Sunday, October 21, 2012

How to Become a Great Coach

First let me start by telling you that this isn't a post with tips from myself about how to become great like me. I, just like all of you, am striving toward greatness daily. Whatever level you coach on, whether it is elementary basketball or professionally, I hope that your goal is to be considered a great coach. What makes a great coach? Who would you consider a great coach and why? To me, greatness is simple. A great coach is consistent.  I think we overuse the word great in sports. Great is an achievement. Great doesn't happen very often but when it does everyone knows it. Here are what I believe and have learned from others are the keys to becoming a great coach.

#1 Get Your Eyes on I First
Jimmy Dykes includes this is his 20 truths of Basketball. Great Coaches get their eyes on themselves first after a loss. "I didn't have my team ready for this..." Great Coaches take the blame. Average Coaches place it. "Kids just don't know how to win. They don't get it." A Great Coach takes responsibility for the team's failures. Fix yourself before you attempt to fix the situation. Once you learn to self-evaluate and improve yourself you can ...

#2 Fix the Situation
Great Coaches fix the situation. A lot of coaches can see the problem but not very many are able to fix the problem. A Great Coach understands that you do not complain about what you are unwilling to fix. A Coach that is able to see a problem and fix the problem right then versus complaining, waiting until later or even worse ignoring the situation, will find themselves having less problems to deal with in the future. We all will have problems that arise every year. Hopefully they are minor but some will be major. As a Coach you have to be able to assess and fix each and every problem that arises.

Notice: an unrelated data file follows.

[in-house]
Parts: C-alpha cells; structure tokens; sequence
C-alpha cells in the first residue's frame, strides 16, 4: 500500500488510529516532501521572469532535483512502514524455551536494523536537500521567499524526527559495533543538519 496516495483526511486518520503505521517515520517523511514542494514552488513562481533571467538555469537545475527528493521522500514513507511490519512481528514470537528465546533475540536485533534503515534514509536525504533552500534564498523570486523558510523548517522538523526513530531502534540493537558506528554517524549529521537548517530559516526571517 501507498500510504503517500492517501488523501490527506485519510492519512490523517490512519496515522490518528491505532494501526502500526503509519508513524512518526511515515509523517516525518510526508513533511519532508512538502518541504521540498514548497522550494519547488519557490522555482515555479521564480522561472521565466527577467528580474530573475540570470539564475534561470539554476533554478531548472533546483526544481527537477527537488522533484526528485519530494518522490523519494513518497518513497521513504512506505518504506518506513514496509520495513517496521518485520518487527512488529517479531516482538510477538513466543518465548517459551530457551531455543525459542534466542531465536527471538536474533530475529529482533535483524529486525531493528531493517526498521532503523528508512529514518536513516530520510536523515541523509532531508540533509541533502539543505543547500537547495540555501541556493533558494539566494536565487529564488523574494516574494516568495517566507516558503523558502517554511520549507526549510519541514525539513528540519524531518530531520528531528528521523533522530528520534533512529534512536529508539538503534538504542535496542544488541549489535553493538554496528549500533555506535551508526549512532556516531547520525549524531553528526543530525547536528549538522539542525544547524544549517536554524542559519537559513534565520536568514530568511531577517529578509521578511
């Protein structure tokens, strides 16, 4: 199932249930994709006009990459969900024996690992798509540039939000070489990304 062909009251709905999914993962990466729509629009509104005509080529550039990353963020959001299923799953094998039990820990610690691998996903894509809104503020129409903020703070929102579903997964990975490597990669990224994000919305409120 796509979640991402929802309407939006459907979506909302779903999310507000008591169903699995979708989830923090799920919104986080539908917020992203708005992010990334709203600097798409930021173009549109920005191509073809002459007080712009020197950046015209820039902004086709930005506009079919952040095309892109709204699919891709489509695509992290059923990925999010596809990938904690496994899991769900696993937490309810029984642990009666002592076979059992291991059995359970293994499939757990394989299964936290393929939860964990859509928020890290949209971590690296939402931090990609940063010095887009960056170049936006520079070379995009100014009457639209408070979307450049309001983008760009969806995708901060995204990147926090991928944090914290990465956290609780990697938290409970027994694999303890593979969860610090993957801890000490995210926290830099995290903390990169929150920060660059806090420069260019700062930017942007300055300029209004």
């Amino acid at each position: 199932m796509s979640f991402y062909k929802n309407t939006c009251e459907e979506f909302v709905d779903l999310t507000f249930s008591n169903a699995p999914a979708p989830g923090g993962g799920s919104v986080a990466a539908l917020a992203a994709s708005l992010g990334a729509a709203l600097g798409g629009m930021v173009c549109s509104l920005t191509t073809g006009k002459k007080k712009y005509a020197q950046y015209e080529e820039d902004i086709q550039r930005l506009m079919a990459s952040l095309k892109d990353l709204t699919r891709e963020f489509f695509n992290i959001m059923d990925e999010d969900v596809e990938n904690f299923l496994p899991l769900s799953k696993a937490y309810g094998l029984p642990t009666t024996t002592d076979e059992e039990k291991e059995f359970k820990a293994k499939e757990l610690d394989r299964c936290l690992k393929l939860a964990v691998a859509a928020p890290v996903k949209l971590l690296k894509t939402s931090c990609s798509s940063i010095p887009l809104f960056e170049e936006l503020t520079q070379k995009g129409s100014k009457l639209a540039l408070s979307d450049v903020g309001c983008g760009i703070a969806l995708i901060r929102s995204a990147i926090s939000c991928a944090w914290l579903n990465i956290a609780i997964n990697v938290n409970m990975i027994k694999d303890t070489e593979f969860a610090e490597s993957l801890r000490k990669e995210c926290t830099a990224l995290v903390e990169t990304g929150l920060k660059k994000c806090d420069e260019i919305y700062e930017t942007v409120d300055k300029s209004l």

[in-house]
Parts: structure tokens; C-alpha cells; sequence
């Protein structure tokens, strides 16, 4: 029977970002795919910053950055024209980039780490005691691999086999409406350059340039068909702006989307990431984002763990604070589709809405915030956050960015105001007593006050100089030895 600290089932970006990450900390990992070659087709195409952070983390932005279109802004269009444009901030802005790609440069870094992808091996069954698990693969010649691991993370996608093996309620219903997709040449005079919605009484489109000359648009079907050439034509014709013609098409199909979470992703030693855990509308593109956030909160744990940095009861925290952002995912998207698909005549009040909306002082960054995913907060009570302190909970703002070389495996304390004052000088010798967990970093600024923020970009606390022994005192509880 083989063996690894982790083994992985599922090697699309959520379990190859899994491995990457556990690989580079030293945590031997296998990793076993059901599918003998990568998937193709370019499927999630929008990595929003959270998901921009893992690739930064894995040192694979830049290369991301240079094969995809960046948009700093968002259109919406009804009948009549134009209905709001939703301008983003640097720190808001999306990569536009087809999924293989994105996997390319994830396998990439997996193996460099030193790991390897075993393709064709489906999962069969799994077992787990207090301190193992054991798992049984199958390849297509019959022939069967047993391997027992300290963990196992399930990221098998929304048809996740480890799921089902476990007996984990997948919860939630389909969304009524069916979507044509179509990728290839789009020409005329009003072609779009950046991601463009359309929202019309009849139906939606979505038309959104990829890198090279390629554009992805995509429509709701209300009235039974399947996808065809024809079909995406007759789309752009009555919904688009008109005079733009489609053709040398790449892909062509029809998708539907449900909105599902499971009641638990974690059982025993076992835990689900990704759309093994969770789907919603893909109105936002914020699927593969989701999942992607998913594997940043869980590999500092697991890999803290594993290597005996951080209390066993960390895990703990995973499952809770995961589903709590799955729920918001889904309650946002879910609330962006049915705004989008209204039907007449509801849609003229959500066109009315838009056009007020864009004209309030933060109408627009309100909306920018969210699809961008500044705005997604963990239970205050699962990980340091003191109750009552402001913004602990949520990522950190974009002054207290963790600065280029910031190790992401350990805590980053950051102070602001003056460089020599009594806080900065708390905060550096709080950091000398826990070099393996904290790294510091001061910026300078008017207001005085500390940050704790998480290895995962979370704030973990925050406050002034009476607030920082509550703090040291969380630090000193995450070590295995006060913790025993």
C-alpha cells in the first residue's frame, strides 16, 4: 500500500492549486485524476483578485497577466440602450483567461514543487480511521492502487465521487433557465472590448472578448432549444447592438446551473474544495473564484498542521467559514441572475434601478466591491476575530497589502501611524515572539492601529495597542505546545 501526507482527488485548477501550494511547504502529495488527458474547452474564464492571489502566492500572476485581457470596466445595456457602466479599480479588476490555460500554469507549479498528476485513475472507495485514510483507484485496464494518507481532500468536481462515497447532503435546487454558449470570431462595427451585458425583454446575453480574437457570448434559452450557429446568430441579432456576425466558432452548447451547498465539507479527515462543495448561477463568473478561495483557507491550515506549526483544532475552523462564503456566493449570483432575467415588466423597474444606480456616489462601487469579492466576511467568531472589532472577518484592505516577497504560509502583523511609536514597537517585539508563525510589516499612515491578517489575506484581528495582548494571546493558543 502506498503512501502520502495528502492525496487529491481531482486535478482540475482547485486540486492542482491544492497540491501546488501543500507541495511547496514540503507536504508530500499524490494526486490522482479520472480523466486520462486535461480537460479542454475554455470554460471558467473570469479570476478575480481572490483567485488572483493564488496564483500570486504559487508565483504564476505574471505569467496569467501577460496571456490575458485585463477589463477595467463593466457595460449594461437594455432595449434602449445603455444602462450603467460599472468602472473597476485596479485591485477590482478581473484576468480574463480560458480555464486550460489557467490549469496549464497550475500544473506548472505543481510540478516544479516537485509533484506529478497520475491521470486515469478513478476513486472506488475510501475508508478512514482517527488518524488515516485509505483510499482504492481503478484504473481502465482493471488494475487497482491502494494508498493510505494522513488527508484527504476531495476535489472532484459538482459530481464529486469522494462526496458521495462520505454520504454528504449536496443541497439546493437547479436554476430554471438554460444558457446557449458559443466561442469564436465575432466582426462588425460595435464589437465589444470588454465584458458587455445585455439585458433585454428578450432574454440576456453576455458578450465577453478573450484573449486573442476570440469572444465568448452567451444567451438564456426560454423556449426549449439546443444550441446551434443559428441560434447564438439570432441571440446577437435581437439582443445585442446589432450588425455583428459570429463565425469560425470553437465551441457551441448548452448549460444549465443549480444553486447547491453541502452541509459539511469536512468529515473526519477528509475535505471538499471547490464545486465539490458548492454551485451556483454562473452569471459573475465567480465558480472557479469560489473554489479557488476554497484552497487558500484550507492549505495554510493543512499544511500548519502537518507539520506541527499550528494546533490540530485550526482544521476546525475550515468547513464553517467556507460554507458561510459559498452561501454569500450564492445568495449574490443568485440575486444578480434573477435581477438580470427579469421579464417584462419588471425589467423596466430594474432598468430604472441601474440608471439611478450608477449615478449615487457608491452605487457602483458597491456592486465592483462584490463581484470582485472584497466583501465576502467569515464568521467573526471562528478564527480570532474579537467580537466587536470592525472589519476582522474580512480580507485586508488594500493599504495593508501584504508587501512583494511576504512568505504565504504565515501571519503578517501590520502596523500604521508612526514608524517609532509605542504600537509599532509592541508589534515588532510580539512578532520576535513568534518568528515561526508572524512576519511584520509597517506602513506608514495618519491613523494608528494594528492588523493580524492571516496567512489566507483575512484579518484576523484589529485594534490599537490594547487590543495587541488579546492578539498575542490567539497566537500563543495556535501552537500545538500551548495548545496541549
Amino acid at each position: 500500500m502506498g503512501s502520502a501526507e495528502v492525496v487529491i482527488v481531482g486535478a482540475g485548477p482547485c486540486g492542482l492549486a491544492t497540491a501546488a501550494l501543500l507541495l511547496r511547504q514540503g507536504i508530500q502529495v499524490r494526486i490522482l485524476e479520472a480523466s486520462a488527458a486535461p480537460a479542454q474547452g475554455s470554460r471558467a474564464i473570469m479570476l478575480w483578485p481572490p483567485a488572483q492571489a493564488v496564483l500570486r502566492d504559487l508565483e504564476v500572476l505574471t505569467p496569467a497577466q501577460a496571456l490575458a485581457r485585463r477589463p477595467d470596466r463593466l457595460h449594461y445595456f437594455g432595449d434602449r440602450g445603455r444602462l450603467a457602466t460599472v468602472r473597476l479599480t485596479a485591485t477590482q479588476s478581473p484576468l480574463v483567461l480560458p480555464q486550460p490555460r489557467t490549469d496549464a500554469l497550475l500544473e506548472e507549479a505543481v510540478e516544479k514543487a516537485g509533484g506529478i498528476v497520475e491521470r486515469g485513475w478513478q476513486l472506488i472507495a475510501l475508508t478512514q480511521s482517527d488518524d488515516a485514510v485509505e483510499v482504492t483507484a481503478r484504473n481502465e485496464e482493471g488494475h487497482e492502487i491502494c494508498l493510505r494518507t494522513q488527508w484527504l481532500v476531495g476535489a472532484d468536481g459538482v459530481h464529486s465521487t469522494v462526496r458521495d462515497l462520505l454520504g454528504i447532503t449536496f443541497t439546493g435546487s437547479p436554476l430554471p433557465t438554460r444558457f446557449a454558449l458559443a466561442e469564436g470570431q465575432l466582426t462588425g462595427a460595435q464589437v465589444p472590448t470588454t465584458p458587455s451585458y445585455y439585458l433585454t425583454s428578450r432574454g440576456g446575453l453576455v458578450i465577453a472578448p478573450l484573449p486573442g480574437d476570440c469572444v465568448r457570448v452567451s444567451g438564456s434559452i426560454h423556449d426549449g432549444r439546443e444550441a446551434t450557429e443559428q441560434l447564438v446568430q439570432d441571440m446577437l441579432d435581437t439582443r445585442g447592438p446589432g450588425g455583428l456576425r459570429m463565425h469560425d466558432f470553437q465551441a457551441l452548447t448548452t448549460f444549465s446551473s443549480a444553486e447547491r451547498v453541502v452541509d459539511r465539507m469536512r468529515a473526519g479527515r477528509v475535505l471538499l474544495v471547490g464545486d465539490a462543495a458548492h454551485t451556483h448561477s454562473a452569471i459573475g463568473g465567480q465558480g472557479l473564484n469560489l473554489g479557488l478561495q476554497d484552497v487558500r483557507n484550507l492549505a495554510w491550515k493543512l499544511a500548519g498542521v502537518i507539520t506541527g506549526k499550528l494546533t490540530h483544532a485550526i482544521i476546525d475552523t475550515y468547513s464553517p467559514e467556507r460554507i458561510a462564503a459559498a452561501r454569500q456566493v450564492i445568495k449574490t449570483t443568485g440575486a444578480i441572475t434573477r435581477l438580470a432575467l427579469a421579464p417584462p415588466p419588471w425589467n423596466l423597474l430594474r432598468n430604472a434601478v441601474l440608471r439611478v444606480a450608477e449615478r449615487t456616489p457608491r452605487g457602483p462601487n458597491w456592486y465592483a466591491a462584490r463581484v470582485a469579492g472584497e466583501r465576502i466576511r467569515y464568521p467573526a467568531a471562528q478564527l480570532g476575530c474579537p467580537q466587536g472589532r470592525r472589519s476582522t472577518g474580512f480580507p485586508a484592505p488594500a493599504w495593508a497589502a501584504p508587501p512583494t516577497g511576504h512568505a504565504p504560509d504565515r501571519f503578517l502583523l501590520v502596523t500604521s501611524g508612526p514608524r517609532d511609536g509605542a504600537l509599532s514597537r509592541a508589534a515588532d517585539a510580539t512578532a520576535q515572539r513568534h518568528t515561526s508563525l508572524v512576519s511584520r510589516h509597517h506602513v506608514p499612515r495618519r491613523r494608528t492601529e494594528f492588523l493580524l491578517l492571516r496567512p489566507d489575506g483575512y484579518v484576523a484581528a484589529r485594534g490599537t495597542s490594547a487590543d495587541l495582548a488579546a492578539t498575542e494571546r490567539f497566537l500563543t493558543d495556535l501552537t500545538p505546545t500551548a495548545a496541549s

#3 Be a Communicator
There is a difference in being a teacher and a communicator. I had the pleasure to watch Coach Brad Stevens practice last year and I think he is one of the best communicators in our game. He was coaching a drill that I'd guess his players had done multiple times but the way he taught it, talked and explained I left there feeling like I've done that drill since middle school after seeing it for 5 minutes. He is a great communicator. A communicator gets all the necessary information to the audience in a manner that instills the message into a unforgettable moment of learning.

One of the things about being a communicator is this. You either teach it or allow it. As a Coach, any and every action that a player does, including off the floor, is either taught by you or allowed by you. Think about that. EVERY action- Either taught or allowed. This ties in with the don't complain if you are unwilling to fix it.

So that's it. If you were looking for Xs and Os or a certain philosophy I don't think that weighs into the process of being great. Sure, most of the coaches I consider Great have that knowledge but they are also consistently doing these three things to the highest level. That's what makes one great. Consistency.